You gotta love the 80s. Numerous inventions in the decade contributed inestimably to our softcore genre—pastel clothing, spandex, the Lady Schick. Mostly important was the discovery that young men like to see young ladies naked. This particular one brought us an entire genre of movies, starting with Porky’s and continuing through to the American Pie series of today.
Here with Loose Screws we have a carbon copy of Porky’s. It’s a carbon copy of the previous movie, Screwballs, as well. The usual four guys—the hunk, the schemer, the nerd and the fatty—have done so badly in their “fourth senior year” of high school that they’ve been sent by the principal to Coxwell Academy, a summer prep school, as punishment. Only, it’s not so punishing once the busload of hot coeds shows up. What follows is entirely what you expect: the guys scheme to get in the pants and/or locker rooms of all the girls. The scheming guy infiltrates the girls dorm dressed as a girl until the matronly house marm Miss Von Blow ferrets him out and sends him packing. The nerd develops a chemical compound that dissolves bathing suits in water then sets up a video cam by the pool to record the results. The fatty attends an aerobics class and finds himself enmeshed in a world of spandex and pastels. And the hunk sets his sights on Mona Lott, the hot French teacher.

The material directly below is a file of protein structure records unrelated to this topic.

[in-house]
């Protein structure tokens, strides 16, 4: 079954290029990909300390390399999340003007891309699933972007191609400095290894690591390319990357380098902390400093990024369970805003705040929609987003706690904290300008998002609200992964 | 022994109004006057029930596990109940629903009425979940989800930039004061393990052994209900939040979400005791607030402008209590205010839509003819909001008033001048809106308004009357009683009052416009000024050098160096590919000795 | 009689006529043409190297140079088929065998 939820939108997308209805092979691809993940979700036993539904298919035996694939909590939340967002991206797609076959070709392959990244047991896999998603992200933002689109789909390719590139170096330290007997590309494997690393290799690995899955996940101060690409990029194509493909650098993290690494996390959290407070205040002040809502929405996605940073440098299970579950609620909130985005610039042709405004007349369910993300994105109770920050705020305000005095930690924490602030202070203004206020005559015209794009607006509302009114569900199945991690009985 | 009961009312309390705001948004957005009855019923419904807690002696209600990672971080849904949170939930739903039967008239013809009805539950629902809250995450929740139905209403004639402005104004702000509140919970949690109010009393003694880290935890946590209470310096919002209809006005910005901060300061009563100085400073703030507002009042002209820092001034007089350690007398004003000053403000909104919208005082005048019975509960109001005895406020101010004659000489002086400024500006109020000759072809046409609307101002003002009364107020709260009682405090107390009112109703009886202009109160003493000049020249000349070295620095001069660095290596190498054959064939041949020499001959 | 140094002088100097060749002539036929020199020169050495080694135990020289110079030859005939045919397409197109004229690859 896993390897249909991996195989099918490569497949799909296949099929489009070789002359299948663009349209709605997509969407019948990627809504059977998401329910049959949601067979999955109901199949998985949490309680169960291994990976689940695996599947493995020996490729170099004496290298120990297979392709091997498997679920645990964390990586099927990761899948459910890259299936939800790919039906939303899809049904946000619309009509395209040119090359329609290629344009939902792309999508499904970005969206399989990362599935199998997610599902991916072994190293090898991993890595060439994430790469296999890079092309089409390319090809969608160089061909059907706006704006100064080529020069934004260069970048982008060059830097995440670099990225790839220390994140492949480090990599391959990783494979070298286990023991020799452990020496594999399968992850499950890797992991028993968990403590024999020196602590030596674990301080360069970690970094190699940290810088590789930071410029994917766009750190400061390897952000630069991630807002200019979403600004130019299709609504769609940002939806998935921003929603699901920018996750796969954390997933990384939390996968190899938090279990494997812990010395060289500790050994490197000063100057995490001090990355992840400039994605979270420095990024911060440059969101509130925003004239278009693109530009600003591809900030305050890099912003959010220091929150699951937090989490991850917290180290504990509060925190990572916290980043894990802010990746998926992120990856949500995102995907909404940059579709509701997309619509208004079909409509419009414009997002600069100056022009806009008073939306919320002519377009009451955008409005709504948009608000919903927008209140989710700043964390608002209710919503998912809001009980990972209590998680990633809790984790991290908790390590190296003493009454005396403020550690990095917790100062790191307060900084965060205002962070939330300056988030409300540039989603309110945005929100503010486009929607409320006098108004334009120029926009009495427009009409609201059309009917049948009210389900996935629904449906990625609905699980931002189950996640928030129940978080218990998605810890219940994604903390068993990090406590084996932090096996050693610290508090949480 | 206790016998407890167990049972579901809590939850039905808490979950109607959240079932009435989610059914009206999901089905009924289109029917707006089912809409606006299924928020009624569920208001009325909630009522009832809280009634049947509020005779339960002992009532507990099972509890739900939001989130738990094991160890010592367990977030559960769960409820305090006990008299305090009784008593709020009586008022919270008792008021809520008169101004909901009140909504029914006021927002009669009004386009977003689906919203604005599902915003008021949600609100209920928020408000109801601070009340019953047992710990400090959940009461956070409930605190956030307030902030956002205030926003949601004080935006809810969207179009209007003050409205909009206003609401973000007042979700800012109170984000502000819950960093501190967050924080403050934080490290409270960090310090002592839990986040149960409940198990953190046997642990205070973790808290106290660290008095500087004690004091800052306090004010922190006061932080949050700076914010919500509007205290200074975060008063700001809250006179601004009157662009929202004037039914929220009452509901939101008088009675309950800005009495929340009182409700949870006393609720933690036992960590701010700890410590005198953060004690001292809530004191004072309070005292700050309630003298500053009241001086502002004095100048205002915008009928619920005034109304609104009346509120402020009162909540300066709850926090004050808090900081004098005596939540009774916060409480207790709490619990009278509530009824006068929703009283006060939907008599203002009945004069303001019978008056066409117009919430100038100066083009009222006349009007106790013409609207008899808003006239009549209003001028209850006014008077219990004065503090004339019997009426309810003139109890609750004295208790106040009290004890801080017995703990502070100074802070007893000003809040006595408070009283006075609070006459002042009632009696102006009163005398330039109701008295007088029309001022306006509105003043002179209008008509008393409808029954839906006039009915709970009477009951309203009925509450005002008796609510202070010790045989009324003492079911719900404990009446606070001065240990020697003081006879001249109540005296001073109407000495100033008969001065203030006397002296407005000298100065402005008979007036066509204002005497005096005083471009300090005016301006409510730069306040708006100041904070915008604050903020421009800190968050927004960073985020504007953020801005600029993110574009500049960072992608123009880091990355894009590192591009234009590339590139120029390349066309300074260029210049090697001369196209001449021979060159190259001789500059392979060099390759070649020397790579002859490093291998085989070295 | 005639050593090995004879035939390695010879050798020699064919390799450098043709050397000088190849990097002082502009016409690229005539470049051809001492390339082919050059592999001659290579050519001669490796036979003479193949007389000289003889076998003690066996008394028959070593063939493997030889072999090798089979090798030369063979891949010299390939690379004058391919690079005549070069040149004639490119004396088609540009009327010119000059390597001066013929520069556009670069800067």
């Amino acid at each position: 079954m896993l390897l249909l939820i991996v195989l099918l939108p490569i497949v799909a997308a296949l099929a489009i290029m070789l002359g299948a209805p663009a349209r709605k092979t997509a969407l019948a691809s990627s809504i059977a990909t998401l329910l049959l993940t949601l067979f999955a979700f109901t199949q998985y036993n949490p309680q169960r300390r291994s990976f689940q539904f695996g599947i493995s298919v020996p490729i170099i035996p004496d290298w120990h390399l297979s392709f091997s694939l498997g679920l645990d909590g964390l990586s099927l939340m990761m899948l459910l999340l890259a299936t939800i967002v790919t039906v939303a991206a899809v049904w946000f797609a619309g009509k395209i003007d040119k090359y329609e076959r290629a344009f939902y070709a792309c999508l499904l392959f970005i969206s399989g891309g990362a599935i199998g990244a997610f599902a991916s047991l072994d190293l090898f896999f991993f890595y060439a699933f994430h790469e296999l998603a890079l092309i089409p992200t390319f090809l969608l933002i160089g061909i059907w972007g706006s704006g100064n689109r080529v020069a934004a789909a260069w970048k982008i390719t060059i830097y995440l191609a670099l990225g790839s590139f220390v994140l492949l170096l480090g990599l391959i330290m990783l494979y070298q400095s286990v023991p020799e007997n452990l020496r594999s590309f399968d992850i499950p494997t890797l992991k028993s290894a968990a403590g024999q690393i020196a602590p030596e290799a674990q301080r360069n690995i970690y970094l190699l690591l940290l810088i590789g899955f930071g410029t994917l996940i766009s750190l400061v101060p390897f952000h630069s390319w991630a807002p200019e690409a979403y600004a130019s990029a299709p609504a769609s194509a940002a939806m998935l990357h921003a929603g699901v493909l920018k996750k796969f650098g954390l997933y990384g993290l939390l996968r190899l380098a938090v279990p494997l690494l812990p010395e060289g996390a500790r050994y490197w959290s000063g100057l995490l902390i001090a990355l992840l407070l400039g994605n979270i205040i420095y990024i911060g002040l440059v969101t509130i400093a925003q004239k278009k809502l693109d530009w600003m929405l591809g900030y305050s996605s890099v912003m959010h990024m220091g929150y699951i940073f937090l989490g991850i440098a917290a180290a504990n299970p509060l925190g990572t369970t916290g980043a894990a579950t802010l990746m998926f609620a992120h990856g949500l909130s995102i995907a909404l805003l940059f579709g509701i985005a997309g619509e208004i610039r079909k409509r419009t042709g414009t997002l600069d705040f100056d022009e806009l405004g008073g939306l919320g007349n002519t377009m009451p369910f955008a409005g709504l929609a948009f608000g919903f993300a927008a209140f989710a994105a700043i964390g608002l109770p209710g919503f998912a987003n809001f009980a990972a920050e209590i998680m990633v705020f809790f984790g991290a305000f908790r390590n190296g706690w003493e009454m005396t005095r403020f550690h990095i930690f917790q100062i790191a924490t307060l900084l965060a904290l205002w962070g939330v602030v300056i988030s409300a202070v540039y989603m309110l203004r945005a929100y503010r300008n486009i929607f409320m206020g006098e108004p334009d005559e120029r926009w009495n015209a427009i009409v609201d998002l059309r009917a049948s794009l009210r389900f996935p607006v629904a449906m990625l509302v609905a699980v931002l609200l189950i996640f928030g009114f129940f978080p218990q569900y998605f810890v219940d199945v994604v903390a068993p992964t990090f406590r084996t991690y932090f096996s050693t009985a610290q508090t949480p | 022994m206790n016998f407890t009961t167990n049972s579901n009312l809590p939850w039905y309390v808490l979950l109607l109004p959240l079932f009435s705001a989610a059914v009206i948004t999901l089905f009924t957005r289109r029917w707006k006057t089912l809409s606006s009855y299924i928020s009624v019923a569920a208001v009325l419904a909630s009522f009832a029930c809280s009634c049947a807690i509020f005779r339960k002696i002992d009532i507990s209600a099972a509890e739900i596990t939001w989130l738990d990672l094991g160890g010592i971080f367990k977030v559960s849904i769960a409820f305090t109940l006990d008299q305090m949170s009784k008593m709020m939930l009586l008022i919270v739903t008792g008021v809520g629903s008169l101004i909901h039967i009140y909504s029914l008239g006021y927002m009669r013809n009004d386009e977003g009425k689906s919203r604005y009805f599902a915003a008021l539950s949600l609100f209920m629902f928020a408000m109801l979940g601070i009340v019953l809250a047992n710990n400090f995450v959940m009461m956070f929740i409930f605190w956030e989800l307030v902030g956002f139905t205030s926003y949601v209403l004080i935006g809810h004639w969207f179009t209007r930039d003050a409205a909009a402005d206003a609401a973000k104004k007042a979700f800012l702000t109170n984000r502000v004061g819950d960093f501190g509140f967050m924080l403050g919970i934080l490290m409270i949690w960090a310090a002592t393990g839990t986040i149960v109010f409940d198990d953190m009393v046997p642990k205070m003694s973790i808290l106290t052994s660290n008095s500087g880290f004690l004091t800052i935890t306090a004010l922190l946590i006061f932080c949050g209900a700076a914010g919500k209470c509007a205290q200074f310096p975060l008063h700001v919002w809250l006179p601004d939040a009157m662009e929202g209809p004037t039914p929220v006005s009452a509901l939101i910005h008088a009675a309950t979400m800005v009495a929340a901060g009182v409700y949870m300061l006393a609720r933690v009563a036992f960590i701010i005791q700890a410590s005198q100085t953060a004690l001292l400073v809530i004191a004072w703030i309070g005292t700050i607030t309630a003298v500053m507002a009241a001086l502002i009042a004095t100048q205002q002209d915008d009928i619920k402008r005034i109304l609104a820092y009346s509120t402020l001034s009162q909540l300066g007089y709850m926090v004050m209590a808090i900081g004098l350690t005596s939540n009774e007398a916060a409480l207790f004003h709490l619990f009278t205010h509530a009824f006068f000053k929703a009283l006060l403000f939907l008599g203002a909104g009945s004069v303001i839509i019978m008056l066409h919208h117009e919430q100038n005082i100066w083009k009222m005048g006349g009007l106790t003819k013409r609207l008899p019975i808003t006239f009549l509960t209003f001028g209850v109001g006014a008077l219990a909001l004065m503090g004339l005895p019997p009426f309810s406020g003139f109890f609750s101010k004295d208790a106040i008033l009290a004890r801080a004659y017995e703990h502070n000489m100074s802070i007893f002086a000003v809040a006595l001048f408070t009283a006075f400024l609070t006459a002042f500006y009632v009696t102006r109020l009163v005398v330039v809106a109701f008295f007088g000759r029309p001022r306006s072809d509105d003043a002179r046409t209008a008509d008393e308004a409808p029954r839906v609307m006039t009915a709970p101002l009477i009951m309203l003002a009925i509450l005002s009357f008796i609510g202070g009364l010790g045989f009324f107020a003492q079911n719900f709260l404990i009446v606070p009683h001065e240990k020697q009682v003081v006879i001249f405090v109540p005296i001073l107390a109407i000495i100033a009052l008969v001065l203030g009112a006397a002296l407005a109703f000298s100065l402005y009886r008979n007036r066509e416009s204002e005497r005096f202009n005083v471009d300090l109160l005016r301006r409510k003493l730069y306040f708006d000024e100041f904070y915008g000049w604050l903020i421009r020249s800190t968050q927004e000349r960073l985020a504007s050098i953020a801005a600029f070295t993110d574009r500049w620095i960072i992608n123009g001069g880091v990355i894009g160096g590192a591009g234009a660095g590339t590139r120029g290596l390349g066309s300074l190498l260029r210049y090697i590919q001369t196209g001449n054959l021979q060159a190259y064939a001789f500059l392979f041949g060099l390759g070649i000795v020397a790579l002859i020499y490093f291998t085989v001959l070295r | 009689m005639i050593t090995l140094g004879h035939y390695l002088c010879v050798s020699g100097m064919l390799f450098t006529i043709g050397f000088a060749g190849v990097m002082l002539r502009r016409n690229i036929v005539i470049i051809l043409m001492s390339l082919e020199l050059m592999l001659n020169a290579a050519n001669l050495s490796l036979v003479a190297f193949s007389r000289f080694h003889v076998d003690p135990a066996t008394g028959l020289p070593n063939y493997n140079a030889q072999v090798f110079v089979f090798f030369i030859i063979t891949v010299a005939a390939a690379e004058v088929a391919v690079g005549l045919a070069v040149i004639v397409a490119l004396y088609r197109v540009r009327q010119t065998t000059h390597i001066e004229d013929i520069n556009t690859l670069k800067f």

It’s silly fun. As for the nudity, it’s mostly just T&A, in fact, basically just T. But the girls are young and cute and even when they’ve got their clothes on they’re still sexy. There are some oddities in the plot that make me scratch my head—for one, the inciting incident of a bet to see who can rack up the most points in a game of seduction is completely forgotten about. And Mona Lott, who isn’t particularly great or even French looking, appears nude early on in the movie so what’s the big deal about trying to seduce her? We’ve already seen the goods. However, the goods are good, and as long as you’re not looking for anything deep (and why would you?), Loose Screws will entertain you in a nostalgic way.
The DVD contains interviews with the director and the producer. It also the international version of the movie, featuring 11 extra minutes. That’s the good news. The bad news is that they’ve taken the unbelievable step of presenting it only in “VHS Vision” whereby the quality is reduced to miserable 1980s videotape level and the aspect ratio is dropped to 4:3. Whose brilliant idea was that?